Chris Gayle has had an injection in his back to try and aid his long-standing complaint ahead of West Indies' World Cup quarter-final against New Zealand in Wellington, but Darren Sammy said Gayle "is not missing this quarter-final for anybody."
Gayle did not play against UAE in Napier as West Indies secured the win that enabled them to progress to the knockouts at the expense of Ireland, who had beaten them early in the tournament.
He underwent a scan in Wellington and did not attend training on Wednesday. It is understood the West Indies management are taking a day-by-day approach to assessing Gayle, but Sammy provided an upbeat assessment of his prognosis.
"Chris is not missing this quarter-final for anybody," he said. "He is more pumped up than we are. He's been writing down the path for us and the different scenarios. We've had teams who had the better of us and he's said we've got a chance of meeting them in the semis when it matters, when it hurts the most.
"Chris is pumped up just like everyone in the dressing room. It's unfortunate that this chronic back injury keeps hindering his progress. He won't miss that quarter-final."
Gayle is West Indies' leading run-scorer in the tournament with 279 runs at 55.80, though 215 of those came in one innings against Zimbabwe. In his absence against UAE, Johnson Charles made 55 off 40 balls, and if Gayle is able to return it will be his opening partner Dwayne Smith under most pressure for his place after making 93 runs in six innings.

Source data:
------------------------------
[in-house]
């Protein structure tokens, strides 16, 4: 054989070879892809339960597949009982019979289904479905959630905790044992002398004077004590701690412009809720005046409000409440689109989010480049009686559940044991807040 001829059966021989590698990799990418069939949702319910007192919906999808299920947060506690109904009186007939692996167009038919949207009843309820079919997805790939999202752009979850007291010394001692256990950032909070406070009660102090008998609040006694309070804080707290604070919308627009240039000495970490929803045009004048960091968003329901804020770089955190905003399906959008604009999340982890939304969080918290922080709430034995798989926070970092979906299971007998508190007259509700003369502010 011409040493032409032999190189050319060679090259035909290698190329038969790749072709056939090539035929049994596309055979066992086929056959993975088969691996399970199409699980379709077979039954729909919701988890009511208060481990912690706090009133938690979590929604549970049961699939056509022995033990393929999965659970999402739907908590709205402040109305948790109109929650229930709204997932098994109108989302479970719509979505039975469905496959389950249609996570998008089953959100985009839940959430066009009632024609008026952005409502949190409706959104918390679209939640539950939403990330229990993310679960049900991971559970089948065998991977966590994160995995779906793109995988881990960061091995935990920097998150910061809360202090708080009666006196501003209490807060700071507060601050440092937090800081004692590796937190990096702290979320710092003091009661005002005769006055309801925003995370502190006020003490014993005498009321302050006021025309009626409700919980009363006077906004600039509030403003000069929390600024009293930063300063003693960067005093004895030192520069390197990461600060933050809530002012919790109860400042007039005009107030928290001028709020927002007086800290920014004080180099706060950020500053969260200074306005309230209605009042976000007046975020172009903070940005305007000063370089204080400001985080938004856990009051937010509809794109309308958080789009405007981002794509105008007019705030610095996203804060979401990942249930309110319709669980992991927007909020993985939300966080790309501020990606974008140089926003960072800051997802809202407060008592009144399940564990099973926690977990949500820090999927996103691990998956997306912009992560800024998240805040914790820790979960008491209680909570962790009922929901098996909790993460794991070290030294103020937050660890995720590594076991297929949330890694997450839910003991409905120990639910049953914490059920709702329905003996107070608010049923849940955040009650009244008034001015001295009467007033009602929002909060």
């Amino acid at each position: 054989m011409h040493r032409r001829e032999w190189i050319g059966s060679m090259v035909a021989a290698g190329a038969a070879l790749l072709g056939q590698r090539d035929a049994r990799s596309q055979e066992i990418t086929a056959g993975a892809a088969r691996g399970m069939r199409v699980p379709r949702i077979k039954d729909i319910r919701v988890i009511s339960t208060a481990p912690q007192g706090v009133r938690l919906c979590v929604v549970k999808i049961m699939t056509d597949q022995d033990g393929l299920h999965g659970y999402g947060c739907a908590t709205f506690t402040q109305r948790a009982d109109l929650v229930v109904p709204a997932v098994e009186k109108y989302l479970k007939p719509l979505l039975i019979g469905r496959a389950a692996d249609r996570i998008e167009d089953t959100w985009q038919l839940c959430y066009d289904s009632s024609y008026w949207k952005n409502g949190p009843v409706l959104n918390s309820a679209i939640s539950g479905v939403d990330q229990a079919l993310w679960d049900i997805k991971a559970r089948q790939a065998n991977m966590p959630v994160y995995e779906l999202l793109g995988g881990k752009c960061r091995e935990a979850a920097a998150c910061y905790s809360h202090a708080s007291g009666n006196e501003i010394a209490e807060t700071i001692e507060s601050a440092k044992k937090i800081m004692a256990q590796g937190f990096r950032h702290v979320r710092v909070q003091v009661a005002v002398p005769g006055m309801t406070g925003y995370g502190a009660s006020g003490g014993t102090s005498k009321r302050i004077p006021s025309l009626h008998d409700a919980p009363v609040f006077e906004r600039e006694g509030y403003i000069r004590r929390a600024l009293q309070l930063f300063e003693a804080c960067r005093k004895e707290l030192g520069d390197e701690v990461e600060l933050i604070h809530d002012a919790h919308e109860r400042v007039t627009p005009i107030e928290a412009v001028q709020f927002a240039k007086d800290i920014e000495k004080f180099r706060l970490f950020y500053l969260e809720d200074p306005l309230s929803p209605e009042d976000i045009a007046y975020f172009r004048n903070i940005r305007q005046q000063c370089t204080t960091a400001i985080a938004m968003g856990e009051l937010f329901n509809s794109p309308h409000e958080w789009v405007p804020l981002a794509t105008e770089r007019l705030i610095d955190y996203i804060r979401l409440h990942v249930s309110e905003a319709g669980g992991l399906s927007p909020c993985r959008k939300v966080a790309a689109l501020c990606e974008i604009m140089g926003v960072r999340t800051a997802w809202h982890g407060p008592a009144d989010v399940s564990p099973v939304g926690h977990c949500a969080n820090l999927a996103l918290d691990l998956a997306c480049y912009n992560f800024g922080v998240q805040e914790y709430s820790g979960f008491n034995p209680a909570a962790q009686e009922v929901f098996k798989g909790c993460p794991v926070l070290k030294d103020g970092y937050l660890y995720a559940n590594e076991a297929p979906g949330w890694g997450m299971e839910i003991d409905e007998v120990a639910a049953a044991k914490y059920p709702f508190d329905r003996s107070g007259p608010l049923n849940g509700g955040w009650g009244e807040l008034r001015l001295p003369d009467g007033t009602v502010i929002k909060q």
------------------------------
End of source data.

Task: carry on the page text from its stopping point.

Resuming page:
Sammy said due respect would be given to New Zealand's attack and some early caution would be advisable, but that Gayle would trust his instincts. "Chris is an experienced player but once he's at the crease anything is possible. That doesn't mean if they bowl half volleys then we won't hit them into the stands. We just have to be more selective and execute properly.
"You've got to give credit, they have been the best new-ball pair in the World Cup and they've done it consistently. If you don't allow them to take wickets then a different game plan has to come to the party so you get the Andersons and the other guys and let them come back into their third spells and then you cash in. The guys who don't lose wickets in the first 10 overs, when the ball is new, tend to go on and score 300-plus."
Andrew McGlashan is a senior assistant editor at ESPNcricinfo